With dry-January nothing but a distant memory already clouded by several hangovers, what better way is there to celebrate the alcoholic joys of February than to discover that a microbrewery has opened in Yangon. In fact this might be the first ever microbrewery in Myanmar, or not, I might be wrong, but that’s not important. What is important is that it brews the best beer in Myanmar, and you can drink it fresh from the barrel…[continue]
(Myanmore InDepth Magazine November 2015)
If you were to ask a dozen visitors to (or residents in) Myanmar if they had ever been to Pindaya, I would bet a bottle of beer that the majority of answers would be in the affirmative. If you then asked those that had been there to describe the town or name the hotel that they had stayed in, I would bet a case of beer that most people would probably respond, “Oh no, I only went to the caves” or words to that effect…[continue]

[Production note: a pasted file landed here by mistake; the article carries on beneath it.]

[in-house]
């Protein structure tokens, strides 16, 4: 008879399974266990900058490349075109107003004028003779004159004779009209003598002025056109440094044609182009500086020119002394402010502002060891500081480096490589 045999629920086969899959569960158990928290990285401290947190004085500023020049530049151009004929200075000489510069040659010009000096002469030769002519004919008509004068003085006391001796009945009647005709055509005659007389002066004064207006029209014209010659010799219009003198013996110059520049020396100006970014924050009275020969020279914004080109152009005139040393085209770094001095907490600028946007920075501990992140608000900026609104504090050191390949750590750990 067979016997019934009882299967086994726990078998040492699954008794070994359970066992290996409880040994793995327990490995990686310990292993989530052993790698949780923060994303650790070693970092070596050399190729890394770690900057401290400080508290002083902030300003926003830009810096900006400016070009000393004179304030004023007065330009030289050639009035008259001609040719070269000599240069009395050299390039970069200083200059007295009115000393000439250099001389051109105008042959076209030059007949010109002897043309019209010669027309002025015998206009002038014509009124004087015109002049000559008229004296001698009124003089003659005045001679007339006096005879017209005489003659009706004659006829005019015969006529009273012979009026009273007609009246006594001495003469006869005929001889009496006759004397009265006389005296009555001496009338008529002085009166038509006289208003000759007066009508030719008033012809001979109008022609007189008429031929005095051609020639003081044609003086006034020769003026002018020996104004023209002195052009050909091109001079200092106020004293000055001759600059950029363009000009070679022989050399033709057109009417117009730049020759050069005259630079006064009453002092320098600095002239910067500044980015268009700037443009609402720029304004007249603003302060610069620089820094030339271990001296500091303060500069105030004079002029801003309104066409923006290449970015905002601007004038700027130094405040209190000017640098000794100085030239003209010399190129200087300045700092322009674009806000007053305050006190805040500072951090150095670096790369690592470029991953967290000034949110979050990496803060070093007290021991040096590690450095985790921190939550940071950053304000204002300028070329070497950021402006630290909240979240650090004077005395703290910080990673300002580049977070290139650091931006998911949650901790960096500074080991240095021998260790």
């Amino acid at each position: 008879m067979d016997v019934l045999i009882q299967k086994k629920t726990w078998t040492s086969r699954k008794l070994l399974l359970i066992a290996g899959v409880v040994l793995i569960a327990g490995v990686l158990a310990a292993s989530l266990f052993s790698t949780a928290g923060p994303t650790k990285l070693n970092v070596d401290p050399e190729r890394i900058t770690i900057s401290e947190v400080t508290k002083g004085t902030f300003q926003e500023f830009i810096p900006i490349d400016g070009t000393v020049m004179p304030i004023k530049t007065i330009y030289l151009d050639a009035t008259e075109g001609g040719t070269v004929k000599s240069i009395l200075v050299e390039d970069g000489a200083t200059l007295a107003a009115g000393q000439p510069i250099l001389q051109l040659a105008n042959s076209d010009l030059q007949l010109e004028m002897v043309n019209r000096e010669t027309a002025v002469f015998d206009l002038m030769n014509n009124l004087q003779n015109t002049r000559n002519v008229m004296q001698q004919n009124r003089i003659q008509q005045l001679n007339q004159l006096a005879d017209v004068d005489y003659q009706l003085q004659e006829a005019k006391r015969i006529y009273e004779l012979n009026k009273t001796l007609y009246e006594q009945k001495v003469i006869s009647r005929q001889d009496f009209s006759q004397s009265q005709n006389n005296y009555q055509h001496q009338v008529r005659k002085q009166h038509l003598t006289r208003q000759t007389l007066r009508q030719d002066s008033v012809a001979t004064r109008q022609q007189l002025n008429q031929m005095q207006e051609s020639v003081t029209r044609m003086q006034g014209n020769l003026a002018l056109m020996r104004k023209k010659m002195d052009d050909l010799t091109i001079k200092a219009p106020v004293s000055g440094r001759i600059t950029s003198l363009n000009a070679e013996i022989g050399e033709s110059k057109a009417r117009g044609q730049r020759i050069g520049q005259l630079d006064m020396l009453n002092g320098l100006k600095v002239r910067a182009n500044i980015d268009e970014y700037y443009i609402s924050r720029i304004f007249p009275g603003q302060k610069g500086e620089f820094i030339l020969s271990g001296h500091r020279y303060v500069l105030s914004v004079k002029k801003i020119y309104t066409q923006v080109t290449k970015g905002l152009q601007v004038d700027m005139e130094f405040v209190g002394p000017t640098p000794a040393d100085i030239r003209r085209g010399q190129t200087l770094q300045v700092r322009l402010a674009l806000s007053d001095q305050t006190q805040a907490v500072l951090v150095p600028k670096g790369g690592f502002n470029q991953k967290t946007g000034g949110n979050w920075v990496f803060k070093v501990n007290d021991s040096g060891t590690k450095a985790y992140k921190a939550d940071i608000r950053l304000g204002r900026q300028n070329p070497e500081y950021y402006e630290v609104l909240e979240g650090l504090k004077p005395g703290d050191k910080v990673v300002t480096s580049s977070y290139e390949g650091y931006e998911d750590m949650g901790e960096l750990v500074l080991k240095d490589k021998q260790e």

Each November in the UK we celebrate a failed attempt to once blow up a king by huddling together in a draughty back garden to watch (from a safe distance) someone’s dad struggle to ignite (at arms length) a succession of damp fireworks.
This bizarre festival to celebrate the capture of a religious terrorist is then made all the more strange by the effigies we create of Guy Fawkes to to chuck on a fire, and bring our children to watch him burn.
After our terrorist has burned and we have ‘enjoyed’ the disappointing whizz-bang-pops (that British fireworks have become) we sit around eating sugar coated apples and discuss how big, dangerous and exciting fireworks used to be in the ‘olden-days’ when we were small.
In Myanmar they do fireworks a little differently….[continue]
(My Magical Myanmar Magazine September 2015)